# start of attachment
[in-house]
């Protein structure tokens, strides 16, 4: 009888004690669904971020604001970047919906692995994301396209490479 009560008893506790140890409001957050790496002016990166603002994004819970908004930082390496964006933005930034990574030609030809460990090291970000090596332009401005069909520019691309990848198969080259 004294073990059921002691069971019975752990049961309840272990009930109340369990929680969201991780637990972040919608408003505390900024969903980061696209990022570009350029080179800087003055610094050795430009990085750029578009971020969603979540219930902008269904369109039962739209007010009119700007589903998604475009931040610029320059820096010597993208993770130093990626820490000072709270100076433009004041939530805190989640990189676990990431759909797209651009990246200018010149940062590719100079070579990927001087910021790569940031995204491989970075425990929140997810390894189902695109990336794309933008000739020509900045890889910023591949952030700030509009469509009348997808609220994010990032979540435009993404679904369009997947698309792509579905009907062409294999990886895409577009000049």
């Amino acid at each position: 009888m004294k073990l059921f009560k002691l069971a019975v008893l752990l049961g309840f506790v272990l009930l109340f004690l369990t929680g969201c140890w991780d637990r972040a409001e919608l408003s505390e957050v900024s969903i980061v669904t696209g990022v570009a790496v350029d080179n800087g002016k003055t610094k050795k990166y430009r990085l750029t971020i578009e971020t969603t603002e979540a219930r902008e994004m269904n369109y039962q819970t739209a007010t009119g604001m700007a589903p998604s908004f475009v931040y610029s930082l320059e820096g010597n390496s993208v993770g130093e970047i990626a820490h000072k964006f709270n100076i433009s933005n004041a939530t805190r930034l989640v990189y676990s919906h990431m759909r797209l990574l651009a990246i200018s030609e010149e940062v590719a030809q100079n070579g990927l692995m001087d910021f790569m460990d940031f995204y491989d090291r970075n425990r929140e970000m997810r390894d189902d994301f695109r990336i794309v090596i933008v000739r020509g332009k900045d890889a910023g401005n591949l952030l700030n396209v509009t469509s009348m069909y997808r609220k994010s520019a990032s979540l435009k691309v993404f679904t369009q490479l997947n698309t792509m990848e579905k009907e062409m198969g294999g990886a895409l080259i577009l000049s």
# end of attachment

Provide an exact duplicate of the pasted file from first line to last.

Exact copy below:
[in-house]
């Protein structure tokens, strides 16, 4: 009888004690669904971020604001970047919906692995994301396209490479 009560008893506790140890409001957050790496002016990166603002994004819970908004930082390496964006933005930034990574030609030809460990090291970000090596332009401005069909520019691309990848198969080259 004294073990059921002691069971019975752990049961309840272990009930109340369990929680969201991780637990972040919608408003505390900024969903980061696209990022570009350029080179800087003055610094050795430009990085750029578009971020969603979540219930902008269904369109039962739209007010009119700007589903998604475009931040610029320059820096010597993208993770130093990626820490000072709270100076433009004041939530805190989640990189676990990431759909797209651009990246200018010149940062590719100079070579990927001087910021790569940031995204491989970075425990929140997810390894189902695109990336794309933008000739020509900045890889910023591949952030700030509009469509009348997808609220994010990032979540435009993404679904369009997947698309792509579905009907062409294999990886895409577009000049």
């Amino acid at each position: 009888m004294k073990l059921f009560k002691l069971a019975v008893l752990l049961g309840f506790v272990l009930l109340f004690l369990t929680g969201c140890w991780d637990r972040a409001e919608l408003s505390e957050v900024s969903i980061v669904t696209g990022v570009a790496v350029d080179n800087g002016k003055t610094k050795k990166y430009r990085l750029t971020i578009e971020t969603t603002e979540a219930r902008e994004m269904n369109y039962q819970t739209a007010t009119g604001m700007a589903p998604s908004f475009v931040y610029s930082l320059e820096g010597n390496s993208v993770g130093e970047i990626a820490h000072k964006f709270n100076i433009s933005n004041a939530t805190r930034l989640v990189y676990s919906h990431m759909r797209l990574l651009a990246i200018s030609e010149e940062v590719a030809q100079n070579g990927l692995m001087d910021f790569m460990d940031f995204y491989d090291r970075n425990r929140e970000m997810r390894d189902d994301f695109r990336i794309v090596i933008v000739r020509g332009k900045d890889a910023g401005n591949l952030l700030n396209v509009t469509s009348m069909y997808r609220k994010s520019a990032s979540l435009k691309v993404f679904t369009q490479l997947n698309t792509m990848e579905k009907e062409m198969g294999g990886a895409l080259i577009l000049s």